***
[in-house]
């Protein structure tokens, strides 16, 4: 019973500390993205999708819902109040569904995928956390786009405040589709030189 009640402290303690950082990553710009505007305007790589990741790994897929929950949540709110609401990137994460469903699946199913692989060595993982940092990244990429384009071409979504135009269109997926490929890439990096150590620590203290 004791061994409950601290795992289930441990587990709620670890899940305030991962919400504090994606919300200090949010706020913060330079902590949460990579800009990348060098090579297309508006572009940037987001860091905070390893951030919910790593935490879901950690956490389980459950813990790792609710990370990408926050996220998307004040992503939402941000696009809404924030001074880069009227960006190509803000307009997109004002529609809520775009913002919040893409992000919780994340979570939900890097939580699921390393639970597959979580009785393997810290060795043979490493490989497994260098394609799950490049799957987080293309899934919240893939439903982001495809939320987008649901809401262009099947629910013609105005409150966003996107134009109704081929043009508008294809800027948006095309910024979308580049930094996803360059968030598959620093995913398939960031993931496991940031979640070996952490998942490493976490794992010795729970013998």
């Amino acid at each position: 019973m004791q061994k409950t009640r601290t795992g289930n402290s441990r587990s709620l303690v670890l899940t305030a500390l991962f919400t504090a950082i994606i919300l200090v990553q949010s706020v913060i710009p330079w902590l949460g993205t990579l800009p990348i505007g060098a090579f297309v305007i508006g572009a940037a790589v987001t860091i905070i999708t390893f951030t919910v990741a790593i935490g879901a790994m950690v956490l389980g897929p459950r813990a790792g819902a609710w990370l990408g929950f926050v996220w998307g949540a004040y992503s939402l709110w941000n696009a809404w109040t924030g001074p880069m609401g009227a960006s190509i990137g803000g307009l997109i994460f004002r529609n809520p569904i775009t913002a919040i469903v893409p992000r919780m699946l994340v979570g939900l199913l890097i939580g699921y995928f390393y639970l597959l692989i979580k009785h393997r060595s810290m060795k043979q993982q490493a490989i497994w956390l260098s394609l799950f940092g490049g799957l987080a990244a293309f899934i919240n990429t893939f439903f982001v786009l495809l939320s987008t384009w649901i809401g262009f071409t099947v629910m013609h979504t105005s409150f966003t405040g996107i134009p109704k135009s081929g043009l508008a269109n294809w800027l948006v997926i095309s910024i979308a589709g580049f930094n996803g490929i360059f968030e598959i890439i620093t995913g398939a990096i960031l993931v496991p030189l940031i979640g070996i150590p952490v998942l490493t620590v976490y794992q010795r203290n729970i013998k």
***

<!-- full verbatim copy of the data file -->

[in-house]
């Protein structure tokens, strides 16, 4: 019973500390993205999708819902109040569904995928956390786009405040589709030189 009640402290303690950082990553710009505007305007790589990741790994897929929950949540709110609401990137994460469903699946199913692989060595993982940092990244990429384009071409979504135009269109997926490929890439990096150590620590203290 004791061994409950601290795992289930441990587990709620670890899940305030991962919400504090994606919300200090949010706020913060330079902590949460990579800009990348060098090579297309508006572009940037987001860091905070390893951030919910790593935490879901950690956490389980459950813990790792609710990370990408926050996220998307004040992503939402941000696009809404924030001074880069009227960006190509803000307009997109004002529609809520775009913002919040893409992000919780994340979570939900890097939580699921390393639970597959979580009785393997810290060795043979490493490989497994260098394609799950490049799957987080293309899934919240893939439903982001495809939320987008649901809401262009099947629910013609105005409150966003996107134009109704081929043009508008294809800027948006095309910024979308580049930094996803360059968030598959620093995913398939960031993931496991940031979640070996952490998942490493976490794992010795729970013998």
């Amino acid at each position: 019973m004791q061994k409950t009640r601290t795992g289930n402290s441990r587990s709620l303690v670890l899940t305030a500390l991962f919400t504090a950082i994606i919300l200090v990553q949010s706020v913060i710009p330079w902590l949460g993205t990579l800009p990348i505007g060098a090579f297309v305007i508006g572009a940037a790589v987001t860091i905070i999708t390893f951030t919910v990741a790593i935490g879901a790994m950690v956490l389980g897929p459950r813990a790792g819902a609710w990370l990408g929950f926050v996220w998307g949540a004040y992503s939402l709110w941000n696009a809404w109040t924030g001074p880069m609401g009227a960006s190509i990137g803000g307009l997109i994460f004002r529609n809520p569904i775009t913002a919040i469903v893409p992000r919780m699946l994340v979570g939900l199913l890097i939580g699921y995928f390393y639970l597959l692989i979580k009785h393997r060595s810290m060795k043979q993982q490493a490989i497994w956390l260098s394609l799950f940092g490049g799957l987080a990244a293309f899934i919240n990429t893939f439903f982001v786009l495809l939320s987008t384009w649901i809401g262009f071409t099947v629910m013609h979504t105005s409150f966003t405040g996107i134009p109704k135009s081929g043009l508008a269109n294809w800027l948006v997926i095309s910024i979308a589709g580049f930094n996803g490929i360059f968030e598959i890439i620093t995913g398939a990096i960031l993931v496991p030189l940031i979640g070996i150590p952490v998942l490493t620590v976490y794992q010795r203290n729970i013998k």